And while the answer is yes, Dunham said there will be additional rules in place this year in an effort to keep everyone safe.
Everyone opting to trick-or-treat this year will be asked to stay at least six feet apart from all other groups.
Trick-or-treaters, too, are asked to wear masks as are local residents giving out candy.
Residents are also asked to refrain from letting youngsters pick out their own candy from a large bowl, and they are encouraged to wear gloves as they pass out treats.
Mayor Joe Yochum said he spoke with county health officer Dr. Alan Stewart recently who gave his blessing to allowing kids to trick-or-treat but with these guidelines in place.
“And I think people who are uncomfortable probably aren’t going to pass out candy anyway and will keep their porch lights off,” said board member Mark Hill.
Anyone with questions about trick-or-treating rules or hours can call the Vincennes Police Department at 812-882-1630.
In other business, city engineer John Sprague said an ongoing state-funded repaving effort has hit a snag.
The city early this year received $233,000 from the state’s Community Crossings Matching Grant program; when combined with a full match, it resulted in $460,000 in infrastructure repair.
That project is currently underway and focuses on Reel Avenue from Second to Chestnut streets as well as Upper 11th Street from Wabash Avenue to St. Clair Street.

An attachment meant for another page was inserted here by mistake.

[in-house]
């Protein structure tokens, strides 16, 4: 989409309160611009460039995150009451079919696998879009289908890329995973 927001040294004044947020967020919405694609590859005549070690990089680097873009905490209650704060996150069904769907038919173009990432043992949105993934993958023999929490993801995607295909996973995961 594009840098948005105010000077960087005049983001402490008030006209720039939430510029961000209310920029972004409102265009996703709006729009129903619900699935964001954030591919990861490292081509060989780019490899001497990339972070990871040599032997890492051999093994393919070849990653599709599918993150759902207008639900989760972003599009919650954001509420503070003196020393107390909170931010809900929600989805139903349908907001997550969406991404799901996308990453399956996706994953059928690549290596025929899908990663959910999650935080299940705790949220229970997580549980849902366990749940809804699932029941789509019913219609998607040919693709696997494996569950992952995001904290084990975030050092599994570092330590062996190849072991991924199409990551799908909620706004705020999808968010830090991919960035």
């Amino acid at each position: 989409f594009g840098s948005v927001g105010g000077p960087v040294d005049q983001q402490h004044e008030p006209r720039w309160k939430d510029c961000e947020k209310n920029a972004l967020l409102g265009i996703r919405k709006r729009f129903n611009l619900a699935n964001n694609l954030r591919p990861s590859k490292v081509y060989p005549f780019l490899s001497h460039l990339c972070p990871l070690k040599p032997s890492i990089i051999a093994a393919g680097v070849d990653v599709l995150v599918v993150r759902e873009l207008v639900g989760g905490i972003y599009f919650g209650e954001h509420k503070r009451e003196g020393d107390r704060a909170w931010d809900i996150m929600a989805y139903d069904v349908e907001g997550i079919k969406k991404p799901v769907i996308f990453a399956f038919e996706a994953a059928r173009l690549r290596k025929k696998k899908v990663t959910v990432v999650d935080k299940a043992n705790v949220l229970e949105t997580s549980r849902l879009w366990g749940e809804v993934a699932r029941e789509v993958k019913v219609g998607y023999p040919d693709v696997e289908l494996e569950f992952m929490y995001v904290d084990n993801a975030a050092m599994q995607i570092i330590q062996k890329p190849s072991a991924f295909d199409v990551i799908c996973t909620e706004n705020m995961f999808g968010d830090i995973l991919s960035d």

Also included is First Street from Reel to Swartzel avenues, and Parke Street from Eberwine to Swartzel avenues as well as concrete Roads Arbor Drive, Clodfelter Drive and Perdue Road from River Road to Sixth Street.
And while most of it is done, Crews pouring the asphalt roads, Sprague told the board, were set to move over to Reel Avenue and Upper 11th Street only to find that Vectren hadn’t yet replaced the gas lines there yet as part of the utility’s multi-year upgrade effort.
That section of Upper 11th was scheduled to be done by Vectren early this year, which is why it was included on the city’s CCMG application; they make it a point only to repave roads Vectren has already done so as not to see them torn up later.
“So we’ve decided to pull the asphalt there from this year and move it to the spring,” he said of Upper 11th, adding that Vectren is going to move those two blocks to their very first project of 2021.
And since Reel Avenue is in such close proximity to that stretch of Upper 11th, the city has opted to hold off on doing it until 2021 as well.
Vectren is, however, going to come through and fill in large gaps in the pavement left behind by the replacement of concrete curbs and curb ramps all along where the city planned to repave.
“So we can get through the winter without any ponding or icing there,” Sprague said.
And in other business, the mayor swore in the city’s newest firefighter, Alex Smith, a graduate of Lincoln High School, who also graduated from the fire science program at Vincennes University.
Smith is the son of Tim Smith, chief of the Vincennes Township Fire Department, where he worked until recently.